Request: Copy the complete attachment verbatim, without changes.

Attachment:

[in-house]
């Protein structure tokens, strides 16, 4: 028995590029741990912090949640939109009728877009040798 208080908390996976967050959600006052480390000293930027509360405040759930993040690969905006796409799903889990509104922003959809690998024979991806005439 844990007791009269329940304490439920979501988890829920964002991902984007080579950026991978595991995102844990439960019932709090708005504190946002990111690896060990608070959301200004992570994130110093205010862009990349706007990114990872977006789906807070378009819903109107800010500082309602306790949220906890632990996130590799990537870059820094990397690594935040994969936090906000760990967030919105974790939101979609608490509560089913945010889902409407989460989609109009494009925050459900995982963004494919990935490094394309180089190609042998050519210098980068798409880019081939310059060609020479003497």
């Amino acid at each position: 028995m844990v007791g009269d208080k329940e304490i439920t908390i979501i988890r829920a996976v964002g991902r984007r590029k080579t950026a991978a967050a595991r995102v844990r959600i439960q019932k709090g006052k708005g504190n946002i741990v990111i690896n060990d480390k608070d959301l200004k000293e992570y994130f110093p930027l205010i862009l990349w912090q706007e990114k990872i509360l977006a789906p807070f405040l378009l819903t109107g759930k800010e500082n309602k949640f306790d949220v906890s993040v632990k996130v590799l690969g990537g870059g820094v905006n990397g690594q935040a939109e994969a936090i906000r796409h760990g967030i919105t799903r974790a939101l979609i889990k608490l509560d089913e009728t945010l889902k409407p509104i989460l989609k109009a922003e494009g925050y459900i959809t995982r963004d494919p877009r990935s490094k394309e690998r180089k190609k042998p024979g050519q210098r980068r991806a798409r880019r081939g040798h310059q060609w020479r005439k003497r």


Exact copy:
[in-house]
């Protein structure tokens, strides 16, 4: 028995590029741990912090949640939109009728877009040798 208080908390996976967050959600006052480390000293930027509360405040759930993040690969905006796409799903889990509104922003959809690998024979991806005439 844990007791009269329940304490439920979501988890829920964002991902984007080579950026991978595991995102844990439960019932709090708005504190946002990111690896060990608070959301200004992570994130110093205010862009990349706007990114990872977006789906807070378009819903109107800010500082309602306790949220906890632990996130590799990537870059820094990397690594935040994969936090906000760990967030919105974790939101979609608490509560089913945010889902409407989460989609109009494009925050459900995982963004494919990935490094394309180089190609042998050519210098980068798409880019081939310059060609020479003497």
């Amino acid at each position: 028995m844990v007791g009269d208080k329940e304490i439920t908390i979501i988890r829920a996976v964002g991902r984007r590029k080579t950026a991978a967050a595991r995102v844990r959600i439960q019932k709090g006052k708005g504190n946002i741990v990111i690896n060990d480390k608070d959301l200004k000293e992570y994130f110093p930027l205010i862009l990349w912090q706007e990114k990872i509360l977006a789906p807070f405040l378009l819903t109107g759930k800010e500082n309602k949640f306790d949220v906890s993040v632990k996130v590799l690969g990537g870059g820094v905006n990397g690594q935040a939109e994969a936090i906000r796409h760990g967030i919105t799903r974790a939101l979609i889990k608490l509560d089913e009728t945010l889902k409407p509104i989460l989609k109009a922003e494009g925050y459900i959809t995982r963004d494919p877009r990935s490094k394309e690998r180089k190609k042998p024979g050519q210098r980068r991806a798409r880019r081939g040798h310059q060609w020479r005439k003497r």